Agilent offers two types of HILIC glycan mapping columns: 1.8 µm totally porous and 2.7 µm superficially porous. The mechanism of HILIC separation involves partitioning into an aqueous-rich environment on the surface of the particles. The 1.8 µm material is designed for UHPLC applications and requires an Agilent 1290 Infinity LC. The 2.7 µm material is available in a wider selection of column dimensions and can be used on an Agilent 1260 Infinity LC or even older instruments with pressure limits of 400 bar. The limited quantities of 2-AB labelled glycans in your sample and the small injection volumes will require sensitive fluorescence detection.
All HILIC phases are operated from high organic to lower organic mobile phase. The organic mobile phase is normally acetonitrile, and it is important to use high-purity (HPLC grade) fresh solvents. The aqueous phase forms the strong eluent. Typically, this mobile phase is 100 mM ammonium formate, pH 4.5. (This mobile phase is MS-compatible, so you can use it in conjunction with an Agilent quadrupole time-of-flight MS). Columns are typically 2.1 × 150 mm, so you must optimize your instrument configuration to minimize dead volume. Similarly, you should remember that you can easily overload narrow-bore HILIC columns. Injection volumes of only 1 µL are common; larger volumes can lead to poor peak shape and loss of resolution.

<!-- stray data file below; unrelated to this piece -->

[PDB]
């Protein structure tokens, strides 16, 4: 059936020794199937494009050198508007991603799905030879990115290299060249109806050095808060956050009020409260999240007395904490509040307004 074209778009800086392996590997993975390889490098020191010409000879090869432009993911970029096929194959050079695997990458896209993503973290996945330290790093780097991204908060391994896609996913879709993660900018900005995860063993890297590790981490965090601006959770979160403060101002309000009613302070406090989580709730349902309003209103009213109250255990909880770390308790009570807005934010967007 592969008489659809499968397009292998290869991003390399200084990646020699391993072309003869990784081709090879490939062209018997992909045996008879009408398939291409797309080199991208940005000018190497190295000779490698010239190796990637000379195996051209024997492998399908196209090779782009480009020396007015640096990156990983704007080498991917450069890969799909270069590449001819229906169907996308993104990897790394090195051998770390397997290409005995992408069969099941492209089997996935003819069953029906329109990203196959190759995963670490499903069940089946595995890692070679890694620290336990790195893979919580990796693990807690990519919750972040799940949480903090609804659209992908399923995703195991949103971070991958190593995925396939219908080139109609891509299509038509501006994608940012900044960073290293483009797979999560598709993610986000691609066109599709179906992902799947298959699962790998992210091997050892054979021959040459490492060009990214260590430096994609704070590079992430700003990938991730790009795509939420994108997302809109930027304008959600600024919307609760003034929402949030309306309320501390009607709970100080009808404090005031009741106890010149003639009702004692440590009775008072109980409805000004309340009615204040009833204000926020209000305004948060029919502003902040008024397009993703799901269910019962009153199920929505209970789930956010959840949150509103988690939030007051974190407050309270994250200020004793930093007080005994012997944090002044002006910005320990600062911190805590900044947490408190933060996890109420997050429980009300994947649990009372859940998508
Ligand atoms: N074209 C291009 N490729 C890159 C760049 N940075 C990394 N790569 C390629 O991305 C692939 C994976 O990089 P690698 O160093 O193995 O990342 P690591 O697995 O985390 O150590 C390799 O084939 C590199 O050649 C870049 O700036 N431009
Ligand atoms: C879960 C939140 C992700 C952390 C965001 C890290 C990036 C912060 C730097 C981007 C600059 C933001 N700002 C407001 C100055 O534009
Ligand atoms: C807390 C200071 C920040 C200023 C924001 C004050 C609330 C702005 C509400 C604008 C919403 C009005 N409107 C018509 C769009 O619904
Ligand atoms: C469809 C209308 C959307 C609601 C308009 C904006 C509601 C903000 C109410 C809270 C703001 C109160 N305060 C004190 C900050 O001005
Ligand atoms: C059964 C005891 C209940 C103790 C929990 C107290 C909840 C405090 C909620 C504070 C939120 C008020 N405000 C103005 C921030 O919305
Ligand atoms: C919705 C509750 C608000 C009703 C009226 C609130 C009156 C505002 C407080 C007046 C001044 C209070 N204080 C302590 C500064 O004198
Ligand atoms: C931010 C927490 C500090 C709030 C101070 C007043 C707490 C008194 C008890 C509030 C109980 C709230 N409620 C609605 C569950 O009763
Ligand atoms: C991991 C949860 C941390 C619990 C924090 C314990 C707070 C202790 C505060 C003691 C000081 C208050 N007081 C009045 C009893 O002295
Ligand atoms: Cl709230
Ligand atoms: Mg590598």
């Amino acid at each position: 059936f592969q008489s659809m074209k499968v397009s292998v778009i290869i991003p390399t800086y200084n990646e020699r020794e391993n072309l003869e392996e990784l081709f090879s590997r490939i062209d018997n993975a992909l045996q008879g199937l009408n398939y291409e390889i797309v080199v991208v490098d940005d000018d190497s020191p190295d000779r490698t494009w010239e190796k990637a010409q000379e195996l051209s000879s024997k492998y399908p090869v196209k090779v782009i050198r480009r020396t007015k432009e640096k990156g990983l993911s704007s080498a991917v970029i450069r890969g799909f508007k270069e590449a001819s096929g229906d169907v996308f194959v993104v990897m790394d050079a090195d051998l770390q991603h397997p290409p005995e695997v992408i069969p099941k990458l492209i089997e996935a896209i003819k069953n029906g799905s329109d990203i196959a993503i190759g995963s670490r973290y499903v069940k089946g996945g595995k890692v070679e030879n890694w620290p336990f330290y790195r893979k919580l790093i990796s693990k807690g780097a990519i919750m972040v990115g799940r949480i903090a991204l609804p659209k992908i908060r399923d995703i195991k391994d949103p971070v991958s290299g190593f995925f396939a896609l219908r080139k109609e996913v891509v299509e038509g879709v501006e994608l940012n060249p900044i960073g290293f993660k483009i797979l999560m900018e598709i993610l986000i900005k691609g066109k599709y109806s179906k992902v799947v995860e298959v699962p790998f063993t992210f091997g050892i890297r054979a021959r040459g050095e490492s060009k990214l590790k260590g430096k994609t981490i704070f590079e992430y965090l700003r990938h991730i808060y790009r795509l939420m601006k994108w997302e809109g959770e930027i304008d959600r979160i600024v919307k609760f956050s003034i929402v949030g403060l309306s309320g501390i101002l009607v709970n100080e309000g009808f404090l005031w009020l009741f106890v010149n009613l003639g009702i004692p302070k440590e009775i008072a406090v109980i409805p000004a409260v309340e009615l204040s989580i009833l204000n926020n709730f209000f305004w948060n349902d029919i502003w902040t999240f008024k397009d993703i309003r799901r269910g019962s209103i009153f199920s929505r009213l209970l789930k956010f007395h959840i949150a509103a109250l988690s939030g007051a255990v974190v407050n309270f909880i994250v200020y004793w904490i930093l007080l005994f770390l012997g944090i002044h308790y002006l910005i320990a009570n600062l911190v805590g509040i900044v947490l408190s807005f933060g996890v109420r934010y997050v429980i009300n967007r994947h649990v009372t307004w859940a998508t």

Optimized Methods Safeguard Valuable Samples
The Agilent dextran ladder and IgG N-glycan library standards help you optimize both sample preparation and column operating conditions before you analyze your valuable samples (Figure 3). You can use the retention times from the dextran ladder to determine the relative “glucose units” (GU values) for the peaks. You can then search online databases to determine possible glycan structures that correspond to these GU values.
High flow rates (0.5 mL/min on 2.1 mm id columns) are commonplace, but can potentially lead to high backpressures. Elevated operating temperatures (40, 50, or 60 °C) help to reduce eluent viscosity and therefore reduce backpressure and lead to improved peak shape. But you must use caution because temperature changes can alter selectivity of some N-glycans labelled with 2-AB.
Ultimately, you can select columns for faster separations when you require greater sample throughput, or run longer, shallower gradients when you need maximum resolution and separation of critical pairs of N-glycans.
Effective Solutions for Biologics and Biosimilars
Biotherapeutics have enormous potential to improve human health. The number of approved protein and antibody therapeutics continues to grow as this important therapeutic class addresses unmet medical needs. At every stage in the process, from disease research to QA/QC and manufacturing, Agilent can help you make the right choices to move therapeutics successfully to market.
Agilent Related Content:
WATCH VIDEO: A complete consumables workflow for the preparation and analysis of 2-AB labeled N-linked glycans, sample preparation, standards, and columns.
Application Note: Fast and Efficient HILIC Methods for Improved Analysis of Complex Glycan Structure
Andrew Coffey is a senior applications chemist at Agilent Technologies.